March 2, 2024

Ali Gaye grateful for the SEC preparing him for the next level

LSU Tigers Football

LSU edge rusher Ali Gaye (11) runs towards the sideline after a play during Senior Bowl practice Wednesday February 1, 2023 at Whitney Hancock Stadium. (Lynn Harrington/stayaliveinpower5)

MOBILE, Ala. — LSU’s edge rusher is coming off a stellar performance in Saturday’s Senior Bowl, and gave the scouts a taste of what he can accomplish in the NFL.

It’s no mystery that Ali Gaye has come a long way to get to this point in his career. After all, he’s a former Juco, who chose an SEC school instead of staying on the west coast, where he was born and raised.

Gaye embraced the speed and physicality of the almighty league over the last three seasons with the Bayou Bengals. And he adjusted fine, stockpiling 87 tackles, including 18 for loss and 7.5 sacks during that span. So it shouldn’t come as a surprise that Gaye put Fresno State’s quarterback Jake Haener to the turf in the Senior Bowl.

The Washington native was excited to compete with the best of the best, and believes those matchups will be beneficial down the road. Just like when he played in the SEC West, which is arguably the best division in all of College football.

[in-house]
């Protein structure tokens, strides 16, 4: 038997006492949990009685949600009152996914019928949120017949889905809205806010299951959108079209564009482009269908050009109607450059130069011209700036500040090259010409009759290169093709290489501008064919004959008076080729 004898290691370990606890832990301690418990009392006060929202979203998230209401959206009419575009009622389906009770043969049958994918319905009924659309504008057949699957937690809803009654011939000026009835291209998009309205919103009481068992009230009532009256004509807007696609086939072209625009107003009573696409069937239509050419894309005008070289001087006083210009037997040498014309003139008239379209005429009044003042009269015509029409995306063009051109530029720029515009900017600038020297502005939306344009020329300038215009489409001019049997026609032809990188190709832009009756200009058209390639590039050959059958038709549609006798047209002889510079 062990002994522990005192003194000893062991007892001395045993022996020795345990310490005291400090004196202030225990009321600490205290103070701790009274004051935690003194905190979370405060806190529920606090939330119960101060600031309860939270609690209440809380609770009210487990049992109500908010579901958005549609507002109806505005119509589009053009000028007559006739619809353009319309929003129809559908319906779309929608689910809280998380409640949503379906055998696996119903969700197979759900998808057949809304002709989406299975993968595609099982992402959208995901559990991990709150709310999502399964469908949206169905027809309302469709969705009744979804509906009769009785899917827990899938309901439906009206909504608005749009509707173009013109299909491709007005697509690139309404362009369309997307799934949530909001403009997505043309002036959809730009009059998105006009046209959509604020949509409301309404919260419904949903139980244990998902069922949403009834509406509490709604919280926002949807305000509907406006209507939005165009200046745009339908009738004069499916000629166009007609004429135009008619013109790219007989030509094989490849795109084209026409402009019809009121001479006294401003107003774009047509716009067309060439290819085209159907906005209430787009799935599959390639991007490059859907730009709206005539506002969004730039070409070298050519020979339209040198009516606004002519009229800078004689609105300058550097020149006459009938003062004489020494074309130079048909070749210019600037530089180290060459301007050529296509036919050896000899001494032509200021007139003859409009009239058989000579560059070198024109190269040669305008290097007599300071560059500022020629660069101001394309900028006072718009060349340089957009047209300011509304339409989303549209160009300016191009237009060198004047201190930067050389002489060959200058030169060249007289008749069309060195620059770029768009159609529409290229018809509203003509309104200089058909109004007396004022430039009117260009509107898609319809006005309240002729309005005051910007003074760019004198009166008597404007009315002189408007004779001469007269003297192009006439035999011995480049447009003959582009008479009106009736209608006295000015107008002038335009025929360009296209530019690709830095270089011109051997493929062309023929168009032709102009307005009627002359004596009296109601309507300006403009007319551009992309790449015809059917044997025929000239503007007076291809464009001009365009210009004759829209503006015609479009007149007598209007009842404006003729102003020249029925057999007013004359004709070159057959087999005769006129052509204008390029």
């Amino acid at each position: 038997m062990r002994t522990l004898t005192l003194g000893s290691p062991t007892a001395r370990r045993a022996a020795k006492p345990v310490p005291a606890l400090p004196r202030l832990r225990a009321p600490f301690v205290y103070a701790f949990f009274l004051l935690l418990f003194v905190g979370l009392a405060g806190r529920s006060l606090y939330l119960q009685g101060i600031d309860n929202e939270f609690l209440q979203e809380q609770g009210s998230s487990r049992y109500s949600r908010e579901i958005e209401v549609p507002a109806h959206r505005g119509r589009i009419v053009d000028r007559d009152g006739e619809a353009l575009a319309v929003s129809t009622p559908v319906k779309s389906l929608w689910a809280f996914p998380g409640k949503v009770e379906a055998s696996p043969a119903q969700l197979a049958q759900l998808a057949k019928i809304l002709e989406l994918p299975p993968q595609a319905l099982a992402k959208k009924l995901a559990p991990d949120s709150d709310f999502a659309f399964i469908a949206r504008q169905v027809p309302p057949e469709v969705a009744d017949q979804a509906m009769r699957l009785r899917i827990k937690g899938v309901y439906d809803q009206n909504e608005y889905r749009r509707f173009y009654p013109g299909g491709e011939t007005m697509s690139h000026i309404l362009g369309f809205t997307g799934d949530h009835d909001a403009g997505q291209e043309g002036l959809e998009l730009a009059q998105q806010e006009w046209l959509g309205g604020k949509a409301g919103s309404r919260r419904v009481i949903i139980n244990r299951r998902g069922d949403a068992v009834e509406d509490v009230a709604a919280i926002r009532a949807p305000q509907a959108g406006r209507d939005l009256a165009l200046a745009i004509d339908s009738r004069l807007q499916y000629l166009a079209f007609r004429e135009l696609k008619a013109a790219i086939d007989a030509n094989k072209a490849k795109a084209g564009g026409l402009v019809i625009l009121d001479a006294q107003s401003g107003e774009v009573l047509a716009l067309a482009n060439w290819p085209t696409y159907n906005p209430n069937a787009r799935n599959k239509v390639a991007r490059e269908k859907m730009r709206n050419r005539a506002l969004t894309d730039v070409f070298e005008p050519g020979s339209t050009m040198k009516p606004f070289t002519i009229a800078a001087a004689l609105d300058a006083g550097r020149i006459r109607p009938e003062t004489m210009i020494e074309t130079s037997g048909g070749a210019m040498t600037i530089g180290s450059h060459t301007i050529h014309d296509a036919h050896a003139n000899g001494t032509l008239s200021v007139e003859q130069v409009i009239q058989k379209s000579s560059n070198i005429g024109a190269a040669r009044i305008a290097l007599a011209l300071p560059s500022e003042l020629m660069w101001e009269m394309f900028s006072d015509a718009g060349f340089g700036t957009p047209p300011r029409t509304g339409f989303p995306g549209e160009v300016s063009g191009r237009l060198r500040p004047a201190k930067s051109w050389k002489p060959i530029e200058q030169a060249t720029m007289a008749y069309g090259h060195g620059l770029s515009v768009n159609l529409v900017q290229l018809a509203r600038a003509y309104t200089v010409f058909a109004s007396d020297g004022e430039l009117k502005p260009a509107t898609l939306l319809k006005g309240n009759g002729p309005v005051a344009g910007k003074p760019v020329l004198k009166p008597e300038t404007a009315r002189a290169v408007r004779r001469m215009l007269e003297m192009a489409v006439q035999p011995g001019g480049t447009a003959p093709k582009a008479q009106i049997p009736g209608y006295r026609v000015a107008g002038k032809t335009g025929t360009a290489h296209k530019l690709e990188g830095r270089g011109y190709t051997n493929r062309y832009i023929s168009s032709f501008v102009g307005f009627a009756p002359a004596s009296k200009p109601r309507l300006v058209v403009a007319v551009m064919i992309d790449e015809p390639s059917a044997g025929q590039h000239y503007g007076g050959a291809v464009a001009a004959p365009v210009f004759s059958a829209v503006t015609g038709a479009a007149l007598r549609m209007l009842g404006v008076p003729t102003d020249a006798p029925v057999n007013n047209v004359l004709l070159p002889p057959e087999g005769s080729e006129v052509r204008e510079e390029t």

“You see guys that you’re going to see at the next level every week, in practice, games, it don’t matter,” Gaye said.

The former three-star prospect played for two different coaches during his time at LSU in Ed Orgeron and Brian Kelly. Gaye believes learning from two separate coaches, with different personalities gave him opportunities to be versatile. And that’s going to be needed at the next level, because it requires more than just a defender that can rush the passer. So Gaye is excited about the qualities and skills he bring to the table.

“How selfless I am,” he said. “My relentless effort, length, speed, power and all of my leadership skills.”

Earlier in the week Gaye weighed in at 263 pounds, which is a solid size on his six-foot-five frame. Now he’s going to have to use his frame more to be disruptive, shed blocks smoother, and have a low center of gravity. Offensive tackles in the NFL are like brick walls, so Gaye will have to amplify his pass rush to penetrate backfields and bring down ball carriers.

Gaye will welcome whatever team selects him with open arms, just how he felt LSU did when he first arrived on campus.

“I had a great experience at LSU, I was blessed enough for them to get me out of Juco, and when I got there they treated me like family,” the 24-year old said. “So they’ll always have a special place in my heart.”

Although Gaye didn’t earn any All-SEC consideration during his time as a Bayou Bengal, he wants the fans to know that he gave it his all on the gridiron.

Being part of the program and the passion in the SEC, it just meant more to him, and it made Gaye into the player he is today. Which is why he’s forever indebted to LSU and hopes the fans reflect on his time there in a positive way.

“I think I left just enough for them to remember who I am, my name and everything, I look at the fans in Baton Rogue as my family.”